Chile Verde – slow simmering fun with food

I found the pitchers!

This isn’t necessarily an exact recipe, this time. This batch was something I did on the spur of the moment, not sure what happened really. I was doing my weekly shopping (fer kid’s lunches and junk) and walked passsed the chile peppers and thought to myself, CHILE VERDE. It was just like that too, chile verde. If you’d like a more exacting recipe, try my Pork Chili recipe. In any case, come along for some stewing fun, eh?

I love to play with my food. Which is why I’m probably more likely to cook this after work then I am to pan sear salmon or a salad. Playing with salad is just plain sad. Playing with pork and chile peppers? Now that’s a party!
Here’s who I bring to my party.
3 pounds of pork shoulder or sirloin of the same – Cube it
5 or 6 poblano chilies
2 small yellow or 1 large white or whatever – Dice it
1 head of firm & happy garlic – Smoosh mince
1 heaping teaspoonful of good salt (or none, you make the call)
2 teaspoonfuls toasted cumin seeds, then grind to powder
2+ fresh, hot chile peppers – You decide
enough chicken stock, mebbe a quart or so
1.5 to 2 pounds fresh tomatillos
cilantro to finish, if you like
Before you do anything you need to broil the tomatillos until they’re pretty. Remove the husks and rinse before you broil, foo.

See? While they’re doing their thing, fire roast the peppers. Once they’re all black and happy, toss in to paper bag for 10 minutes.

Scrape off the skin, do not do this with water. No washy away tasties, get it? Cut stem and remove seeds. Dice ’em up.
Whiz the roasted tomatillos just a bit in a blender or food processor, all mooshy.
Since this was a weekday meal, cook one night and eat the next. I didn’t bother carefully browning the meat & onions & garlic. Keeripes, it’s going to simmer for hours, who cares? I know ol’ CB cares, he wins chili contests.
I’m going to make this REALLY easy on you.
Get a huge pot and throw everything in there at once and cook it.

Simmer until its done or your ready to eat, this is 2, 3+ hours.

Mine was too liquidy, didn’t pull the lid off soon enough. So, I transferred to a short, wider dutch oven and reduced until I liked the consistency. Plus, chile peppers were too light. What I mean is, the grocery store’s poblanos were all wrinkly, so I bought some New Mexican rigs. As you can see in the meez image, they’re really light green. So, next time I’ll make sure I get the poblanos. That being said, the finished product was outfrickenstanding.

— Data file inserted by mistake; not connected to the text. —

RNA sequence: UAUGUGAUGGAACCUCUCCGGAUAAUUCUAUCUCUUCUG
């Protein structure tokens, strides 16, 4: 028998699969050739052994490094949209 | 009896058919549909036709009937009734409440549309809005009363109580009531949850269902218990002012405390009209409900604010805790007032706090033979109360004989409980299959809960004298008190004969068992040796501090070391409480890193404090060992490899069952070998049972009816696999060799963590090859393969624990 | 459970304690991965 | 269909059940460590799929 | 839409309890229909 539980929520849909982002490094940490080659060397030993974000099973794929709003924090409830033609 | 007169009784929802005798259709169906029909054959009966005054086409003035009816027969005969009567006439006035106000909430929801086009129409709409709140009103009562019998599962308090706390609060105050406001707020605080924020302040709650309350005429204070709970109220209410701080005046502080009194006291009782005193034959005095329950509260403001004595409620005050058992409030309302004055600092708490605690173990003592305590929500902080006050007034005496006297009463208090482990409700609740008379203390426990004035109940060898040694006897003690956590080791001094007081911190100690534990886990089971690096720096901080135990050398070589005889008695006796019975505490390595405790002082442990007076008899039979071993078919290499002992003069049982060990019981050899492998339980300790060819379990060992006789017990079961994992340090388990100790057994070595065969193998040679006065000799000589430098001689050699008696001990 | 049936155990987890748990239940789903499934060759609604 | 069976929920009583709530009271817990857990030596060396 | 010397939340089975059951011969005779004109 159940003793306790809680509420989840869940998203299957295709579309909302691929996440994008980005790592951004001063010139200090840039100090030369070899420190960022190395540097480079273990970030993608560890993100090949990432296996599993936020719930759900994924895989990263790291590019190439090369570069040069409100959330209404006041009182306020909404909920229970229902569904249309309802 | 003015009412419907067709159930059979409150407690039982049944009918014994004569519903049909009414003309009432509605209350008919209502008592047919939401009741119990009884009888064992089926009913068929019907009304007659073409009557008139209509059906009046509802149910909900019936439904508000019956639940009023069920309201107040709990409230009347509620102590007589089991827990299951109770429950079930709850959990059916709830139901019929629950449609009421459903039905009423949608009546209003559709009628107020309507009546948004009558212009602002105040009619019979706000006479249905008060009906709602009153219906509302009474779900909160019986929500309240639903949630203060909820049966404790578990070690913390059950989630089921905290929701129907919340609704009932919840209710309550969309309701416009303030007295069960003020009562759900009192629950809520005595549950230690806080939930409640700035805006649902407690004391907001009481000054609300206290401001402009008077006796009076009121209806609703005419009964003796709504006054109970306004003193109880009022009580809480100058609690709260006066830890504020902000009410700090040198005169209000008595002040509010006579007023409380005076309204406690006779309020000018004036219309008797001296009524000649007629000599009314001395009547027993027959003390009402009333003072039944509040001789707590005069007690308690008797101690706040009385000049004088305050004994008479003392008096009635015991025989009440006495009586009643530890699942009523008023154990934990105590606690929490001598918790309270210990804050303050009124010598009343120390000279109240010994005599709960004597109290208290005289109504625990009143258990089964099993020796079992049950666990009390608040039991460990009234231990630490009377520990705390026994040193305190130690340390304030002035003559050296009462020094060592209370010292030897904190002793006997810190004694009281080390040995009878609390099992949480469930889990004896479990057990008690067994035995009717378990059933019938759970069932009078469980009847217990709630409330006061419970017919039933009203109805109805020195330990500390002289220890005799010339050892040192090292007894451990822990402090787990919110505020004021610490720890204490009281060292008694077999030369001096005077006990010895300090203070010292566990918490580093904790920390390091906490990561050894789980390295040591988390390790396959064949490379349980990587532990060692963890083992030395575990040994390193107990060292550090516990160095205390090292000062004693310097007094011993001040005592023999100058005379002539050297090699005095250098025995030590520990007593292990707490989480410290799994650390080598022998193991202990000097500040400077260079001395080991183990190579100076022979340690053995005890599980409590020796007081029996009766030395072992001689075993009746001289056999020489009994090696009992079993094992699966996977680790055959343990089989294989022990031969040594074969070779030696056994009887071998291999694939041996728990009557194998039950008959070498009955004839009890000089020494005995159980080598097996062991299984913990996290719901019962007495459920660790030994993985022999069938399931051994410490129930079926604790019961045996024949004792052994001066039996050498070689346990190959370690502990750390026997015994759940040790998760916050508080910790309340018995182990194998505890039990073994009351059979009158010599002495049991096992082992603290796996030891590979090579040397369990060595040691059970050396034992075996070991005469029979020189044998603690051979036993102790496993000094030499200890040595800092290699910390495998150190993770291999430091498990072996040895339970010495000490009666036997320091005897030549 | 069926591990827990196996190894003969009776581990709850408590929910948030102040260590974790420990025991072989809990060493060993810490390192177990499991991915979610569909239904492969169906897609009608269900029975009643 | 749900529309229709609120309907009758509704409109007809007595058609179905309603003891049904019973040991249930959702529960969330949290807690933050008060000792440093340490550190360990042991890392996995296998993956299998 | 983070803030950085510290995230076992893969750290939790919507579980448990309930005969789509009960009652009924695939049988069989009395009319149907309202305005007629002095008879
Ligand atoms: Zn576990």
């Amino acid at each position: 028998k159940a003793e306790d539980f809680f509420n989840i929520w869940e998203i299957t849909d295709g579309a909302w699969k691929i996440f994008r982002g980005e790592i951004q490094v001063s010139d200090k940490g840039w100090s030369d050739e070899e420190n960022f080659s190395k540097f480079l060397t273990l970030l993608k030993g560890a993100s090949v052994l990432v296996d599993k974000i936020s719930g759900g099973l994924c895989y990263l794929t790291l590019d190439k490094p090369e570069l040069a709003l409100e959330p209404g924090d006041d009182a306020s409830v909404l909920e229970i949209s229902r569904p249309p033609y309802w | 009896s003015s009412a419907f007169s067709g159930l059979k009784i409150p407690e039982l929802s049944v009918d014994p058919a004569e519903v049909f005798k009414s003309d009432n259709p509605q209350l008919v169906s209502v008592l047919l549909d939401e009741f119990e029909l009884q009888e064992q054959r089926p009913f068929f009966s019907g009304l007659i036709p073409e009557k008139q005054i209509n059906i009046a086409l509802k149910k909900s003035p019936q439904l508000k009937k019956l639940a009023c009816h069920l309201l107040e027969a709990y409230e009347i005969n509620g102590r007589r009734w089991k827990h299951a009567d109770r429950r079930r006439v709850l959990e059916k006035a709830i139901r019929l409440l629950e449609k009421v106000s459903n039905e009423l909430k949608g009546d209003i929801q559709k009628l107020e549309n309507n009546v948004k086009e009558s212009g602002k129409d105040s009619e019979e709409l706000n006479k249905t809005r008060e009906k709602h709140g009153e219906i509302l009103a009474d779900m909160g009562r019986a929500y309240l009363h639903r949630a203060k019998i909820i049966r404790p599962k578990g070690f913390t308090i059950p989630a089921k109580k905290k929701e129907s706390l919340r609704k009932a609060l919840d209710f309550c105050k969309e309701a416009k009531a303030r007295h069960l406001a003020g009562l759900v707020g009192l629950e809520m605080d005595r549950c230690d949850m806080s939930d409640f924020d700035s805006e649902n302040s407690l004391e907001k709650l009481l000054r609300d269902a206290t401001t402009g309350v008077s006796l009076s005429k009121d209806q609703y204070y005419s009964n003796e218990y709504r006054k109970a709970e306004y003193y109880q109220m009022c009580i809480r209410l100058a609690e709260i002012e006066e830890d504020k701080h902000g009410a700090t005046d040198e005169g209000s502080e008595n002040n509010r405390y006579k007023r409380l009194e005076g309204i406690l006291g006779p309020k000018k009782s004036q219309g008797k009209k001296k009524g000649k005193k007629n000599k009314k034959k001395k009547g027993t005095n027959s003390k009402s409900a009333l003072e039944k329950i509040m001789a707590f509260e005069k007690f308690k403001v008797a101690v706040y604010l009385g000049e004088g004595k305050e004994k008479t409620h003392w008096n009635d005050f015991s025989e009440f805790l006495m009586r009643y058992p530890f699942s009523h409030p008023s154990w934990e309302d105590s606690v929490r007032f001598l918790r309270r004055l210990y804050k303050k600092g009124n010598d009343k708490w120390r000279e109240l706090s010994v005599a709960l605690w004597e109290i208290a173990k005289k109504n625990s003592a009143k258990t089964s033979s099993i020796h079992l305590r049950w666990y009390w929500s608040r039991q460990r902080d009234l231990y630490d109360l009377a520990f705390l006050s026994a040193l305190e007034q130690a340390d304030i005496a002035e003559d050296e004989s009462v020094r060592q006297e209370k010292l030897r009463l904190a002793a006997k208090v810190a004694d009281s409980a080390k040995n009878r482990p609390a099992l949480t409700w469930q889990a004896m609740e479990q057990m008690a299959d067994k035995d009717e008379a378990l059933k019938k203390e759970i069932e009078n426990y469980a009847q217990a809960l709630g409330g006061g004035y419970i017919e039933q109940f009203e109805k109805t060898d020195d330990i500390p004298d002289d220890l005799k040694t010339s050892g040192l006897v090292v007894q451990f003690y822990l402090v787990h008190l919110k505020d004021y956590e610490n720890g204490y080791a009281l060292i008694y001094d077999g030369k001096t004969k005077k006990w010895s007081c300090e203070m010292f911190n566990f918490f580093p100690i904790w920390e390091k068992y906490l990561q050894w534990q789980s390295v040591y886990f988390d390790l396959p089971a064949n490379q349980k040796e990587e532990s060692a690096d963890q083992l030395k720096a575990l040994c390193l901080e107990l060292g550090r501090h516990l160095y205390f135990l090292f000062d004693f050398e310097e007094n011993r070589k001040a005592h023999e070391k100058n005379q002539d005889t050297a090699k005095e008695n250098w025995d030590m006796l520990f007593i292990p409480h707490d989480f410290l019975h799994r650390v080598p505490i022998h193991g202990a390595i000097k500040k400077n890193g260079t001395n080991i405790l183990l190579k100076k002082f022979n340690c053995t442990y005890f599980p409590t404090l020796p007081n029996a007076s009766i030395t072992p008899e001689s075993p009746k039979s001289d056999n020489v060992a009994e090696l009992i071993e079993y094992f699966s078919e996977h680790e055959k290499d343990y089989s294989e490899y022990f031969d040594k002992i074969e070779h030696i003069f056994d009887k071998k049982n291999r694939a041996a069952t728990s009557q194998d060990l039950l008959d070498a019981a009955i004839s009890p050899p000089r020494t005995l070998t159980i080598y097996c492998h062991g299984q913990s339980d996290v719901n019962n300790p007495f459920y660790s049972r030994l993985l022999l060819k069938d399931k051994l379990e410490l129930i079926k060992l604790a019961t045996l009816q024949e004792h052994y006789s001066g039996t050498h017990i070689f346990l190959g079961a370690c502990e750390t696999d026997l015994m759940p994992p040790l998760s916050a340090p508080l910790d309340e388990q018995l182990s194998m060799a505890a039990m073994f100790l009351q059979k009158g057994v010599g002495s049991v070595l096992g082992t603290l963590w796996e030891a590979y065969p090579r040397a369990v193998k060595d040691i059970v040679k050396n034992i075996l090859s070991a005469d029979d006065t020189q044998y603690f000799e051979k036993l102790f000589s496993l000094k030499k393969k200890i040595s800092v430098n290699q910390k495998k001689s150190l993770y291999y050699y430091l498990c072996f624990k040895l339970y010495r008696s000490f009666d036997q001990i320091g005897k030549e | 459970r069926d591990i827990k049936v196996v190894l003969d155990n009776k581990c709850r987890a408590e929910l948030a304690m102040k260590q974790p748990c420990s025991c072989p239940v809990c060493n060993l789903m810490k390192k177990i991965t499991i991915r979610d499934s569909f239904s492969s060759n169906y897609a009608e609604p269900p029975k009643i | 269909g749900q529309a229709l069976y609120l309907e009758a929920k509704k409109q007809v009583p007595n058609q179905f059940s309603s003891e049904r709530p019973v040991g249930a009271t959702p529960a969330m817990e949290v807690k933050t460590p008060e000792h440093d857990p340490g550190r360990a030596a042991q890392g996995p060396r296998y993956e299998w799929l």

Friend & co-worker said it was the best she’d had. She knows how to cook too. As far as pairing it with something? Try a ladle and a cold beer.

8 thoughts on “Chile Verde – slow simmering fun with food

  1. I like the way the meat wasn’t cut into exact cubes. Nothing like square meat to scream “prefab”.

  2. Um, hi. It was a pork meat base.
    (Blush) (You are my meat hero. The accidental hedonist directed me to your glorious pork latte au meathenge, which I have made twice and which has garnered a loyal following (and repeated “When are you going to make that pork milk thing again?”s).)

  3. Hey Krista,
    Oh my, thank you for the kind words. Makes me feel all meaty inside. A pork base, eh? Can’t go wrong with that, ever.
    Isn’t that roasted pork in milk INSANE ??? I received a load of flavors I wasn’t expecting and now wish I had to pour over rice. Gosh, I might even eat a vegetable.
    Keeripes, I just said gosh.

  4. Yupyupyup, uummmmmm-ummmmmmm-GOOD!
    Easy to procure, easy to prepare, easy to cook! A terrific recipe for me, or, anyone who is a weekend nouveau chef who likes to impress his guests with a tasty and hearty dish! Fab for football Sundays! HOORAY for Biggles!

  5. I strongly believe in the idea that there are no dumb questions; just dumb people asking questions.
    So, here’s me being dumb:
    You broil the tomatillos and fire roast the peppers.
    Is there a reason for the separate methods? Could I get away with fire roasting the tomatillos too, or is that not a good idea?

  6. Hey Ryan,
    That’s not a dumb question, at least I don’t think so. I was going to say, you could fire roast the tomatillos too. But then I remembered that when the tomatillos start blistering they release their juice. This juice needs to be saved and poured in to the pot along with everything else. So, it’s just easier to broil the suckers. If you can fire roast them and keep the juice, go for it!